Article

One Nation, Many Voices: The Muslim Press in the United States

Faiza Hirji

in The Oxford Handbook of Religion and the American News Media

Published in print August 2012 | ISBN: 9780195395068
Published online November 2012 | | DOI: http://dx.doi.org/10.1093/oxfordhb/9780195395068.013.0038

Series: Oxford Handbooks

 One Nation, Many Voices: The Muslim Press in the United States

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The story of the Muslim press in the United States is a story of struggle: the struggle for justice, identity, and the ability to be heard. It is also a story of the evolution of the extraordinarily diverse Muslim population in the United States and American Muslims' desire to forge identities that balance the various influences in their lives. Islam has its very origins in reading: on the night that Muhammad became a prophet, he received his first revelations in written form. Though illiterate, Muhammad was visited by the angel Gabriel and ordered to read. Perplexed, Muhammad discovered in response to the angel's insistent command that he had miraculously been granted this ability. The passages that he read on that night, which Muslims commemorate every year as a sacred occasion, are the first ones revealed from the Quran. For that reason, the idea of books, of print, and of knowledge remains sacred within Islam. This article explores the development of the Muslim press and the challenges it faces as American Muslims enter a new era.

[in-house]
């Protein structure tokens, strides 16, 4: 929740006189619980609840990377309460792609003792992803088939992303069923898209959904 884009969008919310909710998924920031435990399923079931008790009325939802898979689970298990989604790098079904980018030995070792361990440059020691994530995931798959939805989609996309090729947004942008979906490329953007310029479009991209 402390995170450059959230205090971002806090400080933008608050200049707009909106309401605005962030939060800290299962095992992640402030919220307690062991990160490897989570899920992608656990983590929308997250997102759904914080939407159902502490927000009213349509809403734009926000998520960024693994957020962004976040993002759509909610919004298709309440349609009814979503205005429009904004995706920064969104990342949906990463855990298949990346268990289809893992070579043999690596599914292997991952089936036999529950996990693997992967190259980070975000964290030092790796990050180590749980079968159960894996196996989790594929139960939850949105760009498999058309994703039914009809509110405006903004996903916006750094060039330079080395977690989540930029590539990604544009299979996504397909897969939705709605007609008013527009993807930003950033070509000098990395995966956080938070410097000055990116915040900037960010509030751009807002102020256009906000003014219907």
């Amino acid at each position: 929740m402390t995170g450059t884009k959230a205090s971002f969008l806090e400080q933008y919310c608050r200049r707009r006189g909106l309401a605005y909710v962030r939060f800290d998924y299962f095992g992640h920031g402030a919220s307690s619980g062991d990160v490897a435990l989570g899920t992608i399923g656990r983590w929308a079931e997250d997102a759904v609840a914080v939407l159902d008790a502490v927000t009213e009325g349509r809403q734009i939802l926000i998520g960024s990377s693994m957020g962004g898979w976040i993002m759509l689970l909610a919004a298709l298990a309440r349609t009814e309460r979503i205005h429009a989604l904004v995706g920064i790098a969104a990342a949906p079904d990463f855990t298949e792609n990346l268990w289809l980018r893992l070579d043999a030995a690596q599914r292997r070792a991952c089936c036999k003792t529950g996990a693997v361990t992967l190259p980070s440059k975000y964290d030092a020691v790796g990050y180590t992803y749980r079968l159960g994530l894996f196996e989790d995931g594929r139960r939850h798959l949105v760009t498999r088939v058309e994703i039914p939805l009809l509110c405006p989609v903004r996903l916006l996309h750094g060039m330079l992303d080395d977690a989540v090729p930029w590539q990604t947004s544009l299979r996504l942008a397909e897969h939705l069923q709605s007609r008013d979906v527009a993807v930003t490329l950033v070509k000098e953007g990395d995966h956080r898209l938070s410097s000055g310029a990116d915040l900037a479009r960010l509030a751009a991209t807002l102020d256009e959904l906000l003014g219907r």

Keywords: Muslim press; Islam; United States; American Muslims; Muhammad

Article.  6162 words. 

Subjects: Religion ; Religious Studies ; Islam ; Interfaith Relations

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